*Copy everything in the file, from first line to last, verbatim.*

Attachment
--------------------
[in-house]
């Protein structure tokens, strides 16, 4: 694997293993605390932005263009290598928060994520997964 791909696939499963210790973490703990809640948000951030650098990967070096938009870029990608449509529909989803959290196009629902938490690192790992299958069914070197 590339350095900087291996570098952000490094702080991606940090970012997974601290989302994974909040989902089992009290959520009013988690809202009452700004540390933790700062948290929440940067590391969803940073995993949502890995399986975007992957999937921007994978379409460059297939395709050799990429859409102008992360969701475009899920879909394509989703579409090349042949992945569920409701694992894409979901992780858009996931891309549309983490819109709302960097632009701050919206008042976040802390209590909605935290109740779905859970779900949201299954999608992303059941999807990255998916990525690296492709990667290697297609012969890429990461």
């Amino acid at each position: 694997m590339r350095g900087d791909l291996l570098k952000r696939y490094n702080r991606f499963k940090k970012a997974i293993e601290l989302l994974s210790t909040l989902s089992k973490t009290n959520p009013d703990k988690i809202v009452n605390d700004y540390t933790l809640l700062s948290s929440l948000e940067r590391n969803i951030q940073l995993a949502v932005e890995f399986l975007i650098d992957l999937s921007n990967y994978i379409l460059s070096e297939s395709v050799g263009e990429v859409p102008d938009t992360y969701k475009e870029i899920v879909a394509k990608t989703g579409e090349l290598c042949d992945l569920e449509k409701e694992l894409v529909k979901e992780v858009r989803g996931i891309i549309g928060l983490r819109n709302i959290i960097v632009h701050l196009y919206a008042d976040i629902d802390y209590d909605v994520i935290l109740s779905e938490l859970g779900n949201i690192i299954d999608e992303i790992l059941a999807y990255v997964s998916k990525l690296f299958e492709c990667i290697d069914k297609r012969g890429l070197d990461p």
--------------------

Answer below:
[in-house]
């Protein structure tokens, strides 16, 4: 694997293993605390932005263009290598928060994520997964 791909696939499963210790973490703990809640948000951030650098990967070096938009870029990608449509529909989803959290196009629902938490690192790992299958069914070197 590339350095900087291996570098952000490094702080991606940090970012997974601290989302994974909040989902089992009290959520009013988690809202009452700004540390933790700062948290929440940067590391969803940073995993949502890995399986975007992957999937921007994978379409460059297939395709050799990429859409102008992360969701475009899920879909394509989703579409090349042949992945569920409701694992894409979901992780858009996931891309549309983490819109709302960097632009701050919206008042976040802390209590909605935290109740779905859970779900949201299954999608992303059941999807990255998916990525690296492709990667290697297609012969890429990461």
């Amino acid at each position: 694997m590339r350095g900087d791909l291996l570098k952000r696939y490094n702080r991606f499963k940090k970012a997974i293993e601290l989302l994974s210790t909040l989902s089992k973490t009290n959520p009013d703990k988690i809202v009452n605390d700004y540390t933790l809640l700062s948290s929440l948000e940067r590391n969803i951030q940073l995993a949502v932005e890995f399986l975007i650098d992957l999937s921007n990967y994978i379409l460059s070096e297939s395709v050799g263009e990429v859409p102008d938009t992360y969701k475009e870029i899920v879909a394509k990608t989703g579409e090349l290598c042949d992945l569920e449509k409701e694992l894409v529909k979901e992780v858009r989803g996931i891309i549309g928060l983490r819109n709302i959290i960097v632009h701050l196009y919206a008042d976040i629902d802390y209590d909605v994520i935290l109740s779905e938490l859970g779900n949201i690192i299954d999608e992303i790992l059941a999807y990255v997964s998916k990525l690296f299958e492709c990667i290697d069914k297609r012969g890429l070197d990461p």